News shorts: Researcher funded for study of why cancer cells persist
Researcher funded for study of why cancer cells persist
A U of A researcher is one of just two Alberta-based scientists to receive a grant from the Canadian Cancer Society Research Institute.
Thomas Simmen, in the Department of Cell Biology, will receive more than $400,000 over three years to study factors involved in the persistence of cancer cells that allow them to withstand stress, such as that caused by chemotherapy.
Simmen’s team has identified a structure in the cell that is crucial in sensing stress and will study why it is abnormal in a tumour cell and promotes its survival. In the past, the main question around cancer cells is why they divide and grow uncontrollably. It was just in the past 10 years that scientists started to look at why cancer cells fail to die.
This grant money comes from a specific division of the institute that supports basic research, which, Simmen says, is an example of the importance of funding basic science.
“The more mechanisms you know that are behind cancer increase [researchers’] chances of success,” said Simmen. “That’s why basic research is still very important; because of the thousands of changes that take place, we need to know as much as we can.”
It’s hoped that Simmen’s research will lead to drugs that better target the structure that senses stress in a cancer cell, or can assist in chemotherapy. Simmen, who looks specifically at melanoma, an often fatal type of skin cancer, is optimistic of a big discovery and is grateful that he received the funding.
“I [look forward] to studying what’s important,” said Simmen.
Former Panda wins world championship triathlon
Former University of Alberta Cross Country and Track star Paula Findlay won gold in her first World Championship Triathlon Series race on July 24 in London, England.
Running toward the finish line in a pack of four, Findlay was simply fighting to get on the podium. She surprised everyone, including herself, by crossing first.
“Running with a group of four is always hard, because there’s only three spots on the podium,” said the 21-year-old from Edmonton. “At that point in the race I was just hoping for a podium spot. Then I looked back and saw I had a little gap and just ran my heart out.”
Findlay competed for two seasons at the U of A, running with the Pandas in the cross-country and track varsity programs, while also swimming with on the varsity swim team.
In her career she collected a Canadian Interuniversity Sport silver medal in cross-country in 2007, as well as three medals in track and field distance running. She raced to a gold medal finish in the 2009 CIS 300-metre race, and also picked up silver medals in the 1,500 m in 2009 and in the 3,000 m in 2008.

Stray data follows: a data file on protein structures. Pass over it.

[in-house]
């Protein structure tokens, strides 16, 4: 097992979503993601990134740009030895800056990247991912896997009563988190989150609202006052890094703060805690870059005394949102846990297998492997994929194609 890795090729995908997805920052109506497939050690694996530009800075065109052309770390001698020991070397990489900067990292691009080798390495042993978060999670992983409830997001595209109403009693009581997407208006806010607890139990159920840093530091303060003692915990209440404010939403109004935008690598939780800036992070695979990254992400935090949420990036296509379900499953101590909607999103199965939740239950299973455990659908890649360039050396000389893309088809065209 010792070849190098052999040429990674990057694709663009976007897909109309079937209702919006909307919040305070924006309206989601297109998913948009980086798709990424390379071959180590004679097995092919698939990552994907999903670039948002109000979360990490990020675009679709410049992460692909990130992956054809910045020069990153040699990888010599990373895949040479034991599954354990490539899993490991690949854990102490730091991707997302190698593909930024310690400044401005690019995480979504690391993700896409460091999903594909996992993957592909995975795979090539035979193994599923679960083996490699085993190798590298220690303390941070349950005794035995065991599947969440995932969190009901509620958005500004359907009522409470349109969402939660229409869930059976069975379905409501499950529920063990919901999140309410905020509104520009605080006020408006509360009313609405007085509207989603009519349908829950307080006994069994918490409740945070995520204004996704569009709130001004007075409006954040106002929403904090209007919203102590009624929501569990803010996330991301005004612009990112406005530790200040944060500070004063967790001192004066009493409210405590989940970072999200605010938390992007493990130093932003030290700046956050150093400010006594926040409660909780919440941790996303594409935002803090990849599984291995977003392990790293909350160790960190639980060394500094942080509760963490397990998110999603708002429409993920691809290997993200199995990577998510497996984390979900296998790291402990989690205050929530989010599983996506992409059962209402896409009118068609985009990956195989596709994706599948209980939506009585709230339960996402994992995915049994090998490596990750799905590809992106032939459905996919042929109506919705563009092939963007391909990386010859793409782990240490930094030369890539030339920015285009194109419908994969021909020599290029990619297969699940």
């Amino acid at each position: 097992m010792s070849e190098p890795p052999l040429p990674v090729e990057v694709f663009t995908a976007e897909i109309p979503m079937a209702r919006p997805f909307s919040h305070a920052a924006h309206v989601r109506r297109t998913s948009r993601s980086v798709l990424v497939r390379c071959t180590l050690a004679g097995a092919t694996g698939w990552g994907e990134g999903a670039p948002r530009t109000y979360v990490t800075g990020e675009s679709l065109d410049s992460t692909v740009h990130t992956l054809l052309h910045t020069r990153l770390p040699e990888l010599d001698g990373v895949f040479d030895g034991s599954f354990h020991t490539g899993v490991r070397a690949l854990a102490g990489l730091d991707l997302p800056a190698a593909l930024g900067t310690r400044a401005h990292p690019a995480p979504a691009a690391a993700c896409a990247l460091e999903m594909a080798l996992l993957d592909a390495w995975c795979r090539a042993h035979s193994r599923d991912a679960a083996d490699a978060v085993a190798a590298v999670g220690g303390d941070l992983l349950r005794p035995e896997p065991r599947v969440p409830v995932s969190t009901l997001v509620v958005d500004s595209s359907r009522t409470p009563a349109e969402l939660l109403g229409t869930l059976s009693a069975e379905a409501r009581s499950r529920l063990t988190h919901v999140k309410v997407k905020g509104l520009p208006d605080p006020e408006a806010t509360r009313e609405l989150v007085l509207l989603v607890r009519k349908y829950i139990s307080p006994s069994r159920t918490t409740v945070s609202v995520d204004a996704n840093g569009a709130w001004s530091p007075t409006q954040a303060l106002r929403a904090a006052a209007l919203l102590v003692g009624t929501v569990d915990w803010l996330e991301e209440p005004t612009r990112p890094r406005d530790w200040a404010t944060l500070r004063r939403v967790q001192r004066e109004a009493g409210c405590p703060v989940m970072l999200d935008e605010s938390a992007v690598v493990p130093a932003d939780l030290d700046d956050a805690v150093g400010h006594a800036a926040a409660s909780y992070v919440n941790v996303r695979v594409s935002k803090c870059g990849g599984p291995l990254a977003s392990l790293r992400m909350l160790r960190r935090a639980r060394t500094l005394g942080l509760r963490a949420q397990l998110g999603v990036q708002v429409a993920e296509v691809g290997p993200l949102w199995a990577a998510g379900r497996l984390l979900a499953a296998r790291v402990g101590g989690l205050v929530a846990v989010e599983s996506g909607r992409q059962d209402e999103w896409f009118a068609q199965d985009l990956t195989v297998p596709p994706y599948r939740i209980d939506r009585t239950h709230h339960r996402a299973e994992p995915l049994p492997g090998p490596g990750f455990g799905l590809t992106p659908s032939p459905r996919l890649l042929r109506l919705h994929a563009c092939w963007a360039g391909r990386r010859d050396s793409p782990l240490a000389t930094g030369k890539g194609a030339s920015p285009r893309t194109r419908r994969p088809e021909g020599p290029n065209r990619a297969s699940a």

Findlay, who won her first World Cup race in April, joined the leaders halfway through the cycle stage, then burst ahead from a leading pack of four runners with about 800 metres to go to win in one hour, 51 minutes 48 seconds on the Hyde Park course that will be used in the 2012 Olympics.
ALES students take top prize at soils competition
U of A students got down and dirty in the soil pits for the Canadian Soil Judging Competition and, at the end of the day, the group came out on top.
Kelly Kneteman and Cory Kartz, graduate students in the Department of Renewable Resources, placed first and second respectively in the Canadian Soil Judging Competition held at the end of June in Saskatoon, Sask.
Students were tasked with identifying the soils in four different pits on different parts of the landscape in a site. They could only spend a certain amount of time in each pit before they had to move on.
“We had to go in there and—based on what we saw in the different layers, the training that we had during our undergraduate and some practical experience—try to identify each specific layer,” said Kneteman.
Kartz said that this type of identification is even more challenging than what they would have to do in the field because they had to work without their regular tools.
“If you’re doing this type of thing practically, you take something into the pit with you—a classification guide or notes or something—but we had to do it all from memory. They wouldn’t let us take anything into the pit with us. So that was a little bit shocking, but it worked out well.”